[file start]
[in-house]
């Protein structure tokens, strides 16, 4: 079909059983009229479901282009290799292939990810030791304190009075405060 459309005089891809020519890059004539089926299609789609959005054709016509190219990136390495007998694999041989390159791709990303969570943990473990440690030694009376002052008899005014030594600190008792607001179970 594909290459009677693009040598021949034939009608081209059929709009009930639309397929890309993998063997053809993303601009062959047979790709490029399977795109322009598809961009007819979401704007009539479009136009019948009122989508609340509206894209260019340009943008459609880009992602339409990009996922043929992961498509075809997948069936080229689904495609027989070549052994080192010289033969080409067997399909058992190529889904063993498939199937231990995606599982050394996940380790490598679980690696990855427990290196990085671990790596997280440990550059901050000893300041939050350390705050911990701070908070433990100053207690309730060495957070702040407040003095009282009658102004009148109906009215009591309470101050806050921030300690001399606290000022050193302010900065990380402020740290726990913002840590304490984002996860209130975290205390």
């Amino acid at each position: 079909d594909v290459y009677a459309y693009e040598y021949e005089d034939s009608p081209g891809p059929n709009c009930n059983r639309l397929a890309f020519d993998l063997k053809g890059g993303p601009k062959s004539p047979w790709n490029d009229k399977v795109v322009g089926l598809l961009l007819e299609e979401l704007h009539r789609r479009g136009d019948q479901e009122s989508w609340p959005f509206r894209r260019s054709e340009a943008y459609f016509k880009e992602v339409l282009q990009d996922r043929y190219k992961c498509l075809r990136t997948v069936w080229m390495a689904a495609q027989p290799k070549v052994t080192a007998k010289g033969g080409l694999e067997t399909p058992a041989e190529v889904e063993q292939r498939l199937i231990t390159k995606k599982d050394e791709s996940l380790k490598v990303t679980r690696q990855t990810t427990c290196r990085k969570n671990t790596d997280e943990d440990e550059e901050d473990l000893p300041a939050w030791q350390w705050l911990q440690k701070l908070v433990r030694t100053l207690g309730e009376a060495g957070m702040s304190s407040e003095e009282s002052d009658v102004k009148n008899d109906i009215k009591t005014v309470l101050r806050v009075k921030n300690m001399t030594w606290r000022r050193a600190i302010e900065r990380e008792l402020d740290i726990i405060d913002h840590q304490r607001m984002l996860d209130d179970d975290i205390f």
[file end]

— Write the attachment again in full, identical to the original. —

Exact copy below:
[in-house]
């Protein structure tokens, strides 16, 4: 079909059983009229479901282009290799292939990810030791304190009075405060 459309005089891809020519890059004539089926299609789609959005054709016509190219990136390495007998694999041989390159791709990303969570943990473990440690030694009376002052008899005014030594600190008792607001179970 594909290459009677693009040598021949034939009608081209059929709009009930639309397929890309993998063997053809993303601009062959047979790709490029399977795109322009598809961009007819979401704007009539479009136009019948009122989508609340509206894209260019340009943008459609880009992602339409990009996922043929992961498509075809997948069936080229689904495609027989070549052994080192010289033969080409067997399909058992190529889904063993498939199937231990995606599982050394996940380790490598679980690696990855427990290196990085671990790596997280440990550059901050000893300041939050350390705050911990701070908070433990100053207690309730060495957070702040407040003095009282009658102004009148109906009215009591309470101050806050921030300690001399606290000022050193302010900065990380402020740290726990913002840590304490984002996860209130975290205390």
């Amino acid at each position: 079909d594909v290459y009677a459309y693009e040598y021949e005089d034939s009608p081209g891809p059929n709009c009930n059983r639309l397929a890309f020519d993998l063997k053809g890059g993303p601009k062959s004539p047979w790709n490029d009229k399977v795109v322009g089926l598809l961009l007819e299609e979401l704007h009539r789609r479009g136009d019948q479901e009122s989508w609340p959005f509206r894209r260019s054709e340009a943008y459609f016509k880009e992602v339409l282009q990009d996922r043929y190219k992961c498509l075809r990136t997948v069936w080229m390495a689904a495609q027989p290799k070549v052994t080192a007998k010289g033969g080409l694999e067997t399909p058992a041989e190529v889904e063993q292939r498939l199937i231990t390159k995606k599982d050394e791709s996940l380790k490598v990303t679980r690696q990855t990810t427990c290196r990085k969570n671990t790596d997280e943990d440990e550059e901050d473990l000893p300041a939050w030791q350390w705050l911990q440690k701070l908070v433990r030694t100053l207690g309730e009376a060495g957070m702040s304190s407040e003095e009282s002052d009658v102004k009148n008899d109906i009215k009591t005014v309470l101050r806050v009075k921030n300690m001399t030594w606290r000022r050193a600190i302010e900065r990380e008792l402020d740290i726990i405060d913002h840590q304490r607001m984002l996860d209130d179970d975290i205390f």